Re: Listening and learning

EdEquity (
Tue, 17 Nov 1998 15:08:57 -0500

Jane and Sue wrote:
> "This was the intention behind the title answering back; in particular to hear
what kids have to say about gender reform without assuming that they have got it
wrong if they disagree with us."

This sincere effort to listen to and learn from kids is one that I have always
found vital to quality teaching and learning. I have also found, though, that
getting kids to talk often requires establishing a certain level of trust and
confidence that perhaps some change might be made as a result of the opportunity
to have voiced their concerns. Especially when talking about issues of equity,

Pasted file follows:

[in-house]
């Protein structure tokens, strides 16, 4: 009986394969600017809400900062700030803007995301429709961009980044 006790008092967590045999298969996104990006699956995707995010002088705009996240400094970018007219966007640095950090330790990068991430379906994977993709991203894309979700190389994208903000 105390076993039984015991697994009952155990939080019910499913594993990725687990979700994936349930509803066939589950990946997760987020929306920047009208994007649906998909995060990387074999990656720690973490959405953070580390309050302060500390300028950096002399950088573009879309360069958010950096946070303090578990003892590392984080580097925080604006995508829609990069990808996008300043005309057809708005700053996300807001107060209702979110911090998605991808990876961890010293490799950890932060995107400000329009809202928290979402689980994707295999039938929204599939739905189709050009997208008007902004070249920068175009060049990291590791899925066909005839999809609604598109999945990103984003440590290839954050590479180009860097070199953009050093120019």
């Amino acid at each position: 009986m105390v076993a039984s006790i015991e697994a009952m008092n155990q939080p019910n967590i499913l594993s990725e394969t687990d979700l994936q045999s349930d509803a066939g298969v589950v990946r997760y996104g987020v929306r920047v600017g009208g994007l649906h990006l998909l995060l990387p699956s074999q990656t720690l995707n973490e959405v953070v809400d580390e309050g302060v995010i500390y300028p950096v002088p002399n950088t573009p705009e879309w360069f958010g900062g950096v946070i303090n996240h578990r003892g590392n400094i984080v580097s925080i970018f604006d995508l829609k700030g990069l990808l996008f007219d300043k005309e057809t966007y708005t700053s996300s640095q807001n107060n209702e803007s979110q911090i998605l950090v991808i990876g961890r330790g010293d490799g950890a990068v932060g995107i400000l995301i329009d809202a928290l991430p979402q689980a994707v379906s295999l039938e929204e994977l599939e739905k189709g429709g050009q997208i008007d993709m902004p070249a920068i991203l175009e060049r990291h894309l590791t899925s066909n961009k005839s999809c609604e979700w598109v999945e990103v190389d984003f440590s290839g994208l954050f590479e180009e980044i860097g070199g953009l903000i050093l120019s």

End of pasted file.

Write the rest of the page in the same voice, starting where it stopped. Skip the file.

gender, culture -- aspects that make up who we are as people -- it's not always
easy -- not just for kids, but for us adults, too!

We hear so often from girls, especially girls of color, that they do not feel
listened to, and in fact, get silenced. Once they have taken the risk to open
themselves up to discussion, so often I have witnessed (and experienced myself)
feelings of abandonment and betrayal when conditions do not improve. Their eyes
light up and their hopes increase when someone takes the time to listen, to show
them that they care. I often wonder how we can be better about not leaving them
with unfulfilled hopes.

I would like to ask of Jane and Sue, did you experience this among the students
and teachers that you talked with, in the process of gathering their voices, and
could you talk a little bit about that? And also, if you had had the
opportunity to include more recommendations in the book, what might some of them

Thanks for your impressive work!

Susan Carter

new message to this message